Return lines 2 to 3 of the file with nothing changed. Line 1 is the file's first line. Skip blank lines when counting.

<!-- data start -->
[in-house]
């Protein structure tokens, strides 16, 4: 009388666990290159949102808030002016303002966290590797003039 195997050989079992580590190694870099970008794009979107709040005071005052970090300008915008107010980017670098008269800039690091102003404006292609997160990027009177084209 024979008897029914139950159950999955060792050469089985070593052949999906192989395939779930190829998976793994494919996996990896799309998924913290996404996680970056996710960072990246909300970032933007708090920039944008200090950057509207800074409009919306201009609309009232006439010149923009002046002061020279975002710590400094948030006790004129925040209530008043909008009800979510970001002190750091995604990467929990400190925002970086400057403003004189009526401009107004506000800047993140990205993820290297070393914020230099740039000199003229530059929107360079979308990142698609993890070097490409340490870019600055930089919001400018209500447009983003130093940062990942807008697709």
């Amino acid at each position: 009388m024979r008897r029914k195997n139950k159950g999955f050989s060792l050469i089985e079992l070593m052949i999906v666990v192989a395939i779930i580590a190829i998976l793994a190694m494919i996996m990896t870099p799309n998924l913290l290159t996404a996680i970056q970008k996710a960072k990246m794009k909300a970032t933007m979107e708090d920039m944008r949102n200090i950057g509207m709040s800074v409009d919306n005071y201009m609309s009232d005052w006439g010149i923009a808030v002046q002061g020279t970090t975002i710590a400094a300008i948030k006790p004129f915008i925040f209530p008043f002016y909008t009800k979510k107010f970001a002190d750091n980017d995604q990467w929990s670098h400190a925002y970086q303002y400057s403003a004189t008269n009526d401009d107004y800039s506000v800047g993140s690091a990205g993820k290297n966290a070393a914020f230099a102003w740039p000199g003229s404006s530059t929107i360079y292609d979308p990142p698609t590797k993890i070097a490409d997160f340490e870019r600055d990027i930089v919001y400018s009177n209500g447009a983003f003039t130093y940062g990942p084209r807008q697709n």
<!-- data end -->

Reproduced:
């Protein structure tokens, strides 16, 4: 009388666990290159949102808030002016303002966290590797003039 195997050989079992580590190694870099970008794009979107709040005071005052970090300008915008107010980017670098008269800039690091102003404006292609997160990027009177084209 024979008897029914139950159950999955060792050469089985070593052949999906192989395939779930190829998976793994494919996996990896799309998924913290996404996680970056996710960072990246909300970032933007708090920039944008200090950057509207800074409009919306201009609309009232006439010149923009002046002061020279975002710590400094948030006790004129925040209530008043909008009800979510970001002190750091995604990467929990400190925002970086400057403003004189009526401009107004506000800047993140990205993820290297070393914020230099740039000199003229530059929107360079979308990142698609993890070097490409340490870019600055930089919001400018209500447009983003130093940062990942807008697709």
């Amino acid at each position: 009388m024979r008897r029914k195997n139950k159950g999955f050989s060792l050469i089985e079992l070593m052949i999906v666990v192989a395939i779930i580590a190829i998976l793994a190694m494919i996996m990896t870099p799309n998924l913290l290159t996404a996680i970056q970008k996710a960072k990246m794009k909300a970032t933007m979107e708090d920039m944008r949102n200090i950057g509207m709040s800074v409009d919306n005071y201009m609309s009232d005052w006439g010149i923009a808030v002046q002061g020279t970090t975002i710590a400094a300008i948030k006790p004129f915008i925040f209530p008043f002016y909008t009800k979510k107010f970001a002190d750091n980017d995604q990467w929990s670098h400190a925002y970086q303002y400057s403003a004189t008269n009526d401009d107004y800039s506000v800047g993140s690091a990205g993820k290297n966290a070393a914020f230099a102003w740039p000199g003229s404006s530059t929107i360079y292609d979308p990142p698609t590797k993890i070097a490409d997160f340490e870019r600055d990027i930089v919001y400018s009177n209500g447009a983003f003039t130093y940062g990942p084209r807008q697709n």